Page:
If you’ve never grown your own vegetables you won’t have experienced the joy and pride of pulling fresh carrots from the ground with soil still clinging to them, or cutting a crisp and tasty lettuce for your salad. And if you have grown a vegetable garden, have you ever grown your plants from garden seeds?

Your forebears would undoubtedly have answered the question with a resounding ‘yes’ but nowadays retailers have a bewildering array of seedlings to tempt the aspiring gardener. In this article I’m trying to show you that sowing seed is a worthwhile and even exciting way to grow your garden.

The Fascination
As a child, did you have your own garden plot or work in the garden at school? In the science lab did you ever watch eagerly for beans or corn, pinned to absorbent paper, to send out roots and stems? If so, can you remember the eagerness with which you waited for the first sign of growth?

Growing seeds in your garden can have that same element of anticipation. I’ve been growing plants from seed for maybe forty years but I’ve never quite lost the child-like wonder at the miracle of growth that is so profoundly displayed when seeds germinate and seedlings appear: the uninspiring, dry-looking contents of the packet turn into an abundance of living plants.

Something Extra
You probably bought your first seeds from a local retailer. Did you have difficulty deciding which variety to buy? The range would, in fact, have been very limited, consisting of a mixture of a few old favourites and some new releases.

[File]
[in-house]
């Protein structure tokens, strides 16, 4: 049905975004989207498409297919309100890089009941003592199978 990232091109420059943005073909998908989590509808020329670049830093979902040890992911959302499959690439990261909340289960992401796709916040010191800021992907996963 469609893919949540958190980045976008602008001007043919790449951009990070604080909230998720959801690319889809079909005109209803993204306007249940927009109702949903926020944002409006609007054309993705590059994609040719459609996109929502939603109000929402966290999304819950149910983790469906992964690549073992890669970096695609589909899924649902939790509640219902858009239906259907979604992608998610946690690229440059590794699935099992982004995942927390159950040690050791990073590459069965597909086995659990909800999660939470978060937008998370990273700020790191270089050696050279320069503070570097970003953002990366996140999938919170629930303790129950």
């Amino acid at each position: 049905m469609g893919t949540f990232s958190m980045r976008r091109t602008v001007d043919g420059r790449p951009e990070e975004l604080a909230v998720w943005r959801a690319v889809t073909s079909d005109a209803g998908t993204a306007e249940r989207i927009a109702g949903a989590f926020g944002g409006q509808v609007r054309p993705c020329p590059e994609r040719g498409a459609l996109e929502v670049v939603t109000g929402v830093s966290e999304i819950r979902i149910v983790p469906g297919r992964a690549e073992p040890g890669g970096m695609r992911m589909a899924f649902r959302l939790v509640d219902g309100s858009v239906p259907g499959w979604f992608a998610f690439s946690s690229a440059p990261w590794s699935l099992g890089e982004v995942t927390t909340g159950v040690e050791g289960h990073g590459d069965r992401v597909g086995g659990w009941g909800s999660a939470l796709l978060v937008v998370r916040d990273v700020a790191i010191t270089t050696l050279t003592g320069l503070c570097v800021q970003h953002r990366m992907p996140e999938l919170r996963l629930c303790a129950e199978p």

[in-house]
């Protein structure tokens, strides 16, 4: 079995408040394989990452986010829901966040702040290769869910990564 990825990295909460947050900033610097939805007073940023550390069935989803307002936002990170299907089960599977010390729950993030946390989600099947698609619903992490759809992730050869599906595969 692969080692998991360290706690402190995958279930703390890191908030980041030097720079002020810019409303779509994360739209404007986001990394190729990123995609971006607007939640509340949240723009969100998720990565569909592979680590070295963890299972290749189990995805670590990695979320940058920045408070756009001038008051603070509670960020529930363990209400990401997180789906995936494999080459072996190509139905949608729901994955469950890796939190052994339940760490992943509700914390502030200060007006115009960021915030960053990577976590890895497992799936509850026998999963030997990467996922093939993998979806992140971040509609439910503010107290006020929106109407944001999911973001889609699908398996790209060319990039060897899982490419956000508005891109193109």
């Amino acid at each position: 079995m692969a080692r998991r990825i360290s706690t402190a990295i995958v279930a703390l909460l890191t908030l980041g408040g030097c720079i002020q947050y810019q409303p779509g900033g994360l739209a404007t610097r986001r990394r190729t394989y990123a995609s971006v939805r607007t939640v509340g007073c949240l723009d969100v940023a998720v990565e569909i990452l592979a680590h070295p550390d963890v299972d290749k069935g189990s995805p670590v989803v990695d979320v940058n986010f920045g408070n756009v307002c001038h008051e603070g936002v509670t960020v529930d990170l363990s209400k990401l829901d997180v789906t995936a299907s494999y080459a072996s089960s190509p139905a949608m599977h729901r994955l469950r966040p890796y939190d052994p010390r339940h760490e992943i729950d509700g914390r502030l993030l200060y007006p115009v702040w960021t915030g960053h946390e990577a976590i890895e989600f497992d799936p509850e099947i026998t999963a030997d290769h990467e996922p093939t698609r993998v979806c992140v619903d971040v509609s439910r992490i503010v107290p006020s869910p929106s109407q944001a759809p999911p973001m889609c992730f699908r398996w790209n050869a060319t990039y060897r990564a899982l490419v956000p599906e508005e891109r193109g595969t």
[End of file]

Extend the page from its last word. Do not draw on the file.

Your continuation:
What you may not have known is that there’s a wealth of seed varieties available if only you know where to look. The internet is a great place to start. Many sites sell heirloom seeds, and that’s where you’ll be offered a mouth-watering array of vegetables: varieties your ancestors grew, seeds that were grown fifty, a hundred, maybe two hundred years ago.

The seeds come in an unbelievable range of shapes, sizes, colours (orange, red, yellow, purple and white carrots, for example), and best of all, the true flavour of the vegetable. Nowadays some vegetables, especially tomatoes, have been bred to last longer on the shop shelf and flavour has been lost along the way.

I couldn’t hope to find and list all the producers of these marvellous seeds. Besides it’s fun to go to your favourite search engine and type in ‘vegetable seeds’ or, if I’ve convinced you, ‘heirloom vegetable seeds’. If a site offers to send you a catalogue, spoil yourself and order one.

Growing vegetables from seed is exciting and the crops are abundant. Somehow, the plants are more personal than those grown from purchased seedlings. Make it even more interesting by trying at least one new variety each year for comparison with your favorites.

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